Mini-Workshop: On Isaac Newton's Work

  • Ivor Grattan-Guinness

    Bengeo, Hertford, UK
  • Helmut Pulte

    Ruhr-Universität Bochum, Germany


“Helpful” is not quite the word that comes to mind when considering Isaac Newton’. (Alan Shapiro)

A widely known legend is encapsulated by Alexander Pope's famous two-liner: ‘Nature, and Nature's laws lay hid in night. God said, let Newton be! and all was Light.’ The built in claim is somewhat oversimplified even for Britain; and it certainly does not capture the complex web of enthusiasm, acceptance, doubt, emulation, objection and opposition that characterises the Continental reactions. The need to consider the actual states of affairs within Newtonianism in general is especially significant, since from the 1740s onwards Britain became breathtakingly mediocre in mathematical research, so that almost everything that mattered was done in Europe.

The purpose of the workshop was to outline and study the details of these complexities. The summaries below show that we divided up the post-Newtonian corpus largely by subject matter and topic. Two presentations dealt with important contemporaries; Leibniz, and the Bernoulli family with Hermann: the book will contain more chapters of this kind. In addition, only one chapter tackled a community as such, namely the French mathematicians from 1780 to 1830: several chapters of the book will be of this type.

While we tried to take Newton's own contributions to be more or less known and clear, Newton's own presentations of his theories, often cryptic in the extreme, forced us back to his texts on many occasions. An important hierarchy of interpretation was exposed: what we today think that Newton was (not) saying, and what we today think that Newton's successors thought that he was (not) saying.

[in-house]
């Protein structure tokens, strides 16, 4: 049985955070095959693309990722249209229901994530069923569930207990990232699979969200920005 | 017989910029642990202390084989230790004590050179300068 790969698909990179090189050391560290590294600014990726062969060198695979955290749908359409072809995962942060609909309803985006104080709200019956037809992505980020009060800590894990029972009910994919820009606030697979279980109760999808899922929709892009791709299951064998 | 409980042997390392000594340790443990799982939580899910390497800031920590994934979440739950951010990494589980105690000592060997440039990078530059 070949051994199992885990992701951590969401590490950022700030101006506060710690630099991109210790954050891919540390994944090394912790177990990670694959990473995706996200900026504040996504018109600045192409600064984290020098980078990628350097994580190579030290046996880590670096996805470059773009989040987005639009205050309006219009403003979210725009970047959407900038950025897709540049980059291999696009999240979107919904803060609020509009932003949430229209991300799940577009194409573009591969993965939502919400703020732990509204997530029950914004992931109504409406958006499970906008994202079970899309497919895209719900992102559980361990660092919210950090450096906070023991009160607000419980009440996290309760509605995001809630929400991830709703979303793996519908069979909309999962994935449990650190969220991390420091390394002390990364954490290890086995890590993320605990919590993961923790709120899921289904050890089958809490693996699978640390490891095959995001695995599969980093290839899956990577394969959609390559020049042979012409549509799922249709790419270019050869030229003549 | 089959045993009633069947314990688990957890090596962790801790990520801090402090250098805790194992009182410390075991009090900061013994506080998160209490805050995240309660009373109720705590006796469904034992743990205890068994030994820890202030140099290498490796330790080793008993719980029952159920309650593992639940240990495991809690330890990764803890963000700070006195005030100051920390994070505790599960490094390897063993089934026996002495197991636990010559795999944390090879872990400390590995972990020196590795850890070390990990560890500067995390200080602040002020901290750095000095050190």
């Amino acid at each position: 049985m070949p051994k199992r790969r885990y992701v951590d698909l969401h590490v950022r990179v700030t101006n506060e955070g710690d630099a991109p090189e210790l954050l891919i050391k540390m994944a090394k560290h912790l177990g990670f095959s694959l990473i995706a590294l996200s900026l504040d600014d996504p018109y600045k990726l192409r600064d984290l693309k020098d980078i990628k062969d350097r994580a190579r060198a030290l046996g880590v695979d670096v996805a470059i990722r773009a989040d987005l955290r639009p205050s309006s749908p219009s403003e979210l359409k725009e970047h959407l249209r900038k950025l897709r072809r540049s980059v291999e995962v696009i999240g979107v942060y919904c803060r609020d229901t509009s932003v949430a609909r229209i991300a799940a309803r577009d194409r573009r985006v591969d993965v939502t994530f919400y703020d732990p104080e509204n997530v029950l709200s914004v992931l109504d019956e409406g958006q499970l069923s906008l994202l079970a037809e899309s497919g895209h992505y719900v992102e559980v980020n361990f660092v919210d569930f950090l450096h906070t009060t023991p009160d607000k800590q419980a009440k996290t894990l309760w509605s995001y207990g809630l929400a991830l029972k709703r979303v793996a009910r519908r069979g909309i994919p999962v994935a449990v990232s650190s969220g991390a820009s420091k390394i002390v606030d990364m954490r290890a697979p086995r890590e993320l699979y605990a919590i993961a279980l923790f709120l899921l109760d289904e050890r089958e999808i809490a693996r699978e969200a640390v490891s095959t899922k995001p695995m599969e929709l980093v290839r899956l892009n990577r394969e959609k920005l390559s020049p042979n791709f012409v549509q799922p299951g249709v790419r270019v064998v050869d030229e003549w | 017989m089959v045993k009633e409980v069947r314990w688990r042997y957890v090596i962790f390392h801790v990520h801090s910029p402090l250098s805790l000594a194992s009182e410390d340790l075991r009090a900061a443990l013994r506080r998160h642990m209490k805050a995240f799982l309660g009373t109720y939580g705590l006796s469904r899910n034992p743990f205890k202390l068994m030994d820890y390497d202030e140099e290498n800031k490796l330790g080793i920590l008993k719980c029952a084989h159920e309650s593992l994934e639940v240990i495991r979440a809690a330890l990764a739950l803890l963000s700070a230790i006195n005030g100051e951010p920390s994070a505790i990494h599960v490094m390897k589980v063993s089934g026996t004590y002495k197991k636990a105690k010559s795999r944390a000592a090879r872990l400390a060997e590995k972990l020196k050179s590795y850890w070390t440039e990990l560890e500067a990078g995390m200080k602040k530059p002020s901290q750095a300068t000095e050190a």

The mini-workshop brought together 15 participants from seven countries, including the two editors of the book. Funds made available by the US Junior Oberwolfach Fellows Funds allowed one of our younger members to take part. Most sessions lasted 75 minutes, including up to 30 minutes of discussion. The measure of further consultation in the evenings and on afternoon walks was considerable. Some subsets of us were already quite well known to each other, but all of us made new contacts and friendships, which will help signally in the preparation of the book over this and the next year.

Cite this article

Ivor Grattan-Guinness, Helmut Pulte, Mini-Workshop: On Isaac Newton's Work. Oberwolfach Rep. 3 (2006), no. 1, pp. 553–584

DOI 10.4171/OWR/2006/10